By Nicholas Kevlahan
Published December 04, 2009
When should we turn a blind eye to violations of the Highway Traffic Act?
A recent Hamilton Spectator article reports on the controversy being stirred up because Hamilton police officers are finally ticketing motorists for illegally parking on the wrong side of the street.
Wrong-side parking is illegal under both the Provincial Highway Traffic Act and city by-laws. It is also potentially dangerous, because on two-way streets it requires the motorist to drive against the direction of oncoming traffic (when pulling in and again when pulling out). In fact, I personally witnessed a car being ticketed for this offence a few years ago in London (Ontario).
Although one can argue that this offence is relatively minor, driving the wrong way down a street even for a short distance does clearly pose some risk.
I have been "startled" (as motorists say) by cars suddenly pulling out directly in front of me from the wrong side of the street while riding through Westdale. It is indeed quite frightening to feel suddenly like you're going to have a head on-collision with a car!
Residents are irate at being ticketed, and are demanding that enforcement stops. What's more, instead of commending police for enforcing the law, some councillors are telling them to forget about it. The attitude seems to be: Let's just turn a blind eye to this particular flouting of the law.
Hmmm, are these perhaps the same people who were appalled at cyclists "flouting the law" and demanded a "crackdown" last summer? There really does seem there is a double standard at work here.
This illustrates the fact that people naturally understand and accept that it is socially acceptable to break some laws, either because the consequences are usually not severe (such as this case, and other parking violations), or because "everyone does it" (such as driving 120 km/h on a freeway limited at 100 km/h).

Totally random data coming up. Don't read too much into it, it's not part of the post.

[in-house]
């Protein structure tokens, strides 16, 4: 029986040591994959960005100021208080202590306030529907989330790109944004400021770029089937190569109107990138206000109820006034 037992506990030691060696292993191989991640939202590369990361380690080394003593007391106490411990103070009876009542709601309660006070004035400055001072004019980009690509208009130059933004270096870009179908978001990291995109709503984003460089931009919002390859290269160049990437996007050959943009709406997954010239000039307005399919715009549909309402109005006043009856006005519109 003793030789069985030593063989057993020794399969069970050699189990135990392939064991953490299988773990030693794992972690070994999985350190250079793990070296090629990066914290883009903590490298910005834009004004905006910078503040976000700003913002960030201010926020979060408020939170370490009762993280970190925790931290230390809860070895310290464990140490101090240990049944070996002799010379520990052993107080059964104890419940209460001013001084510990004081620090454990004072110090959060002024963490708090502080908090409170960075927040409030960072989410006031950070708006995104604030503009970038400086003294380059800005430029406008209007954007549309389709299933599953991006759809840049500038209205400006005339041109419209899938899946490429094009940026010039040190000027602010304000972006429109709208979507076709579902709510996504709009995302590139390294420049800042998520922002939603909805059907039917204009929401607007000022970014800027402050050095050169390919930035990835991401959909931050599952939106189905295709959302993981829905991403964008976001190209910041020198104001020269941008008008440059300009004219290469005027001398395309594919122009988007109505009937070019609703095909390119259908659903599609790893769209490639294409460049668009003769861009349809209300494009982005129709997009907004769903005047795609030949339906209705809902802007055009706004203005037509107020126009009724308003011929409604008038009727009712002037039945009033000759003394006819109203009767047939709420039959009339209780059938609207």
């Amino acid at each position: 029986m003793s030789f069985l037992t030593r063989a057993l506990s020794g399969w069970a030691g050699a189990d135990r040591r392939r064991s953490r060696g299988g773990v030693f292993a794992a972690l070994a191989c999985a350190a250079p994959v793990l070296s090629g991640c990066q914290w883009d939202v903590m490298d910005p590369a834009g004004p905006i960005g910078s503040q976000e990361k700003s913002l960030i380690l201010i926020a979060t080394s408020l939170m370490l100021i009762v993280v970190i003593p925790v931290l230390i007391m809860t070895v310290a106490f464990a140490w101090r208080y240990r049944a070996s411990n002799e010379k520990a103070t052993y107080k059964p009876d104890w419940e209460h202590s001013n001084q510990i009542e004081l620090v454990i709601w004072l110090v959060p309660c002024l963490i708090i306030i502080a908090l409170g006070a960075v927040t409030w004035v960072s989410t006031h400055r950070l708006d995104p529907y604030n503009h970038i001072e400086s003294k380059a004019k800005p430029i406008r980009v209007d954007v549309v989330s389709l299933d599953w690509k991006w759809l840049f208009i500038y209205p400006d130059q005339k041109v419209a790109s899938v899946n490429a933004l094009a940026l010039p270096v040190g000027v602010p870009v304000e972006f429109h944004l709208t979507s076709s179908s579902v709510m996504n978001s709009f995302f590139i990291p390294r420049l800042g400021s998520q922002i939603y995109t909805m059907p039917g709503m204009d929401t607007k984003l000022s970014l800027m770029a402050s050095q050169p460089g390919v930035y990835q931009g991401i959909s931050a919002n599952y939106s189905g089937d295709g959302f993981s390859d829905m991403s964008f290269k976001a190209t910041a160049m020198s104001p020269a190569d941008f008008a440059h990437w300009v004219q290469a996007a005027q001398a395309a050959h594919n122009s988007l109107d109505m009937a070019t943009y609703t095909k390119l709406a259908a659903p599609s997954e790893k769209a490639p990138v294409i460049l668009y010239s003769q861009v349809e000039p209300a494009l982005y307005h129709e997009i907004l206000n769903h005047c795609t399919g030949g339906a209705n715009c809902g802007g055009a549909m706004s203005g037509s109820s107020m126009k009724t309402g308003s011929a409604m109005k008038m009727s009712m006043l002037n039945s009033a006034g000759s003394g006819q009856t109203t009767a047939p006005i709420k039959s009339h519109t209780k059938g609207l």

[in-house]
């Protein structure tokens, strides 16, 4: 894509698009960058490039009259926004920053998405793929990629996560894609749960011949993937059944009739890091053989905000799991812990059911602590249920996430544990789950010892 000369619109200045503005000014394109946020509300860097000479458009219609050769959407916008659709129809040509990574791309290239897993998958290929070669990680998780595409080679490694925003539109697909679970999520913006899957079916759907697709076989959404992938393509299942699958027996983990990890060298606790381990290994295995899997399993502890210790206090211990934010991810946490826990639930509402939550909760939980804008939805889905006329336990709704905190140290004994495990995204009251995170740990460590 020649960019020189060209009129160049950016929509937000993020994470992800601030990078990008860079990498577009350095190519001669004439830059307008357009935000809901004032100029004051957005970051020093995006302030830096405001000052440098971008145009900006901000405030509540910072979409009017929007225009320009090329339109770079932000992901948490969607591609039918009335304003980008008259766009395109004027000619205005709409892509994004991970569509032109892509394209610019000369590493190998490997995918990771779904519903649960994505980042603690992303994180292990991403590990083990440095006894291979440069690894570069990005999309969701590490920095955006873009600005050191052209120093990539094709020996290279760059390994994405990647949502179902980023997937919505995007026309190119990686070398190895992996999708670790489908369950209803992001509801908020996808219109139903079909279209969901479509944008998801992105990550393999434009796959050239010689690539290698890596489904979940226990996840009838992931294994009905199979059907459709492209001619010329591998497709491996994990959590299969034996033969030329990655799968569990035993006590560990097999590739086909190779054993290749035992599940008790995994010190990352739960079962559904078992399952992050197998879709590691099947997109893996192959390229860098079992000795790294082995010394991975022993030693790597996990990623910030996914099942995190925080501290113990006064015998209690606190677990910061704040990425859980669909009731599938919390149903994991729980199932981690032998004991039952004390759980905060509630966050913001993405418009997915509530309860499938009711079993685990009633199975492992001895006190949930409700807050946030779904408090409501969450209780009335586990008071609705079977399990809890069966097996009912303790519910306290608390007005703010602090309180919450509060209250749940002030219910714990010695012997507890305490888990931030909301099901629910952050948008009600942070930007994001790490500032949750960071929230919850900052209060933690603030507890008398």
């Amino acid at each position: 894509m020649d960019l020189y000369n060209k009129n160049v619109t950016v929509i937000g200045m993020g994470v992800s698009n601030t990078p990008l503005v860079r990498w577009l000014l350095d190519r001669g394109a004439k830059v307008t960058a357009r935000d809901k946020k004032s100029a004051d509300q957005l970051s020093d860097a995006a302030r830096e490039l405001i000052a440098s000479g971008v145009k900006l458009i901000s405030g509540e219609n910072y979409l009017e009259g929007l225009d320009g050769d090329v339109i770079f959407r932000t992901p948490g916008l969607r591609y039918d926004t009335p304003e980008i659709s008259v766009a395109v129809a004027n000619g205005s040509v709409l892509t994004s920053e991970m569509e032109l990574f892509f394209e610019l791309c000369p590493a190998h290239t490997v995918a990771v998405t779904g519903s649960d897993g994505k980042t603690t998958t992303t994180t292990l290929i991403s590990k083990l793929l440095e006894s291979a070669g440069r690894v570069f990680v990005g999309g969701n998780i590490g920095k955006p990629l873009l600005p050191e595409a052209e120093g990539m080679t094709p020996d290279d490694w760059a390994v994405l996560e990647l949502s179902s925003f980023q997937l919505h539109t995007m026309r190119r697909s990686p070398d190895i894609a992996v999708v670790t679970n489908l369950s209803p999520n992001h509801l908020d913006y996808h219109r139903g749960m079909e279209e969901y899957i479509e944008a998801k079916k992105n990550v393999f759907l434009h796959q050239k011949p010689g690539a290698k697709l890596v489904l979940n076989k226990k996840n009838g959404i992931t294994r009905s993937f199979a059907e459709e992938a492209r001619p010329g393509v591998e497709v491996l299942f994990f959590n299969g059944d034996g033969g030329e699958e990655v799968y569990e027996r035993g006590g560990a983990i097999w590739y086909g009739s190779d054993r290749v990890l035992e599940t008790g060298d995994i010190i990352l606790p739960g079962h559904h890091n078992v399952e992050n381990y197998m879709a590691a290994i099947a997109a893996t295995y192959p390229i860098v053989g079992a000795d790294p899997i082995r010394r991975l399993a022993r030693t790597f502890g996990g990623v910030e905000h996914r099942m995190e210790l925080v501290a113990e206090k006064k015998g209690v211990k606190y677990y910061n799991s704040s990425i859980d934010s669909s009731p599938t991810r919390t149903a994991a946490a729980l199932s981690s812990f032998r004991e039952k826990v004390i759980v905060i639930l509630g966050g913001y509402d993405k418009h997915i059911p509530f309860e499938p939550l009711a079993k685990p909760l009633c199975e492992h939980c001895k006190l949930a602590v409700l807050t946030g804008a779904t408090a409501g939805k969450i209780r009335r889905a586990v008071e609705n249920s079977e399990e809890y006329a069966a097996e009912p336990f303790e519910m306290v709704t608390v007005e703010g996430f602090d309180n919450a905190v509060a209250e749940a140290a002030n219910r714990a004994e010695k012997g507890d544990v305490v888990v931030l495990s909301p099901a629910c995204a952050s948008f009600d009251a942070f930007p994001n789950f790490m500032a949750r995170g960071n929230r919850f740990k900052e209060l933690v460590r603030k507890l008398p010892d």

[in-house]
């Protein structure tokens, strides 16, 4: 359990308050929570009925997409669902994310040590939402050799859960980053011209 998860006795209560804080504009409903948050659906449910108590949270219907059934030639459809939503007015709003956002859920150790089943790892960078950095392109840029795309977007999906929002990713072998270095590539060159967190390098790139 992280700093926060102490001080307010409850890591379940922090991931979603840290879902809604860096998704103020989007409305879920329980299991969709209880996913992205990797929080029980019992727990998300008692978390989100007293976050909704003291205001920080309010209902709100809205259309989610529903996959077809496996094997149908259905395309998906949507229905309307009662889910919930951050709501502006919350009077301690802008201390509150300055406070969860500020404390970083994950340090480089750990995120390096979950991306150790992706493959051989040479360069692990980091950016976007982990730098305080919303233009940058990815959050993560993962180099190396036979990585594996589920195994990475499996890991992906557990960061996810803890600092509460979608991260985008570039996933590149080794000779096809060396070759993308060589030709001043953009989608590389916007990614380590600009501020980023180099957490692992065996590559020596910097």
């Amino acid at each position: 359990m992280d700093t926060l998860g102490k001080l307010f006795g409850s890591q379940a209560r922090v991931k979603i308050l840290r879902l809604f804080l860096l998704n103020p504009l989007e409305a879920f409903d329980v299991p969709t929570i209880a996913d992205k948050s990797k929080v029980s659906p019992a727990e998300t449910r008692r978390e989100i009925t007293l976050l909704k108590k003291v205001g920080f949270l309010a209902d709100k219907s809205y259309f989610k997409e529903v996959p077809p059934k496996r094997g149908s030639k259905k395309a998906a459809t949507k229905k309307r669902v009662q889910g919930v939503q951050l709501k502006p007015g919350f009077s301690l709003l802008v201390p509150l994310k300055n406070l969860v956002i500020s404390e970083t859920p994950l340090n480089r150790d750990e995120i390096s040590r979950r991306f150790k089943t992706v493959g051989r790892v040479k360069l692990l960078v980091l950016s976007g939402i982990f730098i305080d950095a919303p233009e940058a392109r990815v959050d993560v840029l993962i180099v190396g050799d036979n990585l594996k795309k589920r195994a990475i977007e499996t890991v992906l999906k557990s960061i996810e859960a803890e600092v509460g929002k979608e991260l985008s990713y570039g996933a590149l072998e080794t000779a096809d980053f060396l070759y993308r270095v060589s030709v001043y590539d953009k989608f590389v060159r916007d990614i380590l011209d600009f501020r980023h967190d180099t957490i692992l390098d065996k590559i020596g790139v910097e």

What upsets me is the blatant double standard it illustrates.
Last summer the Spectator (and its sister publication, the Toronto Star) stirred up another controversy, but that time it was over cyclists rolling through stop signs and allegedly flouting other traffic laws.
However, councillors (and newspaper editors) didn't respond by saying "let's cut the cyclists some slack, they aren't hurting anyone; we should focus on more serious infractions". The reaction was quite the opposite, with calls for a severe crack-down on the cyclists!
Why do many motorists expect cyclists to be far more law-abiding than themselves, especially when the consequences of law-breaking by cyclists is so much less serious?
I suspect it is simply because the social norms are different for motorists and cyclists (for obvious reasons), and that a non-cycling motorist is not aware of this difference.
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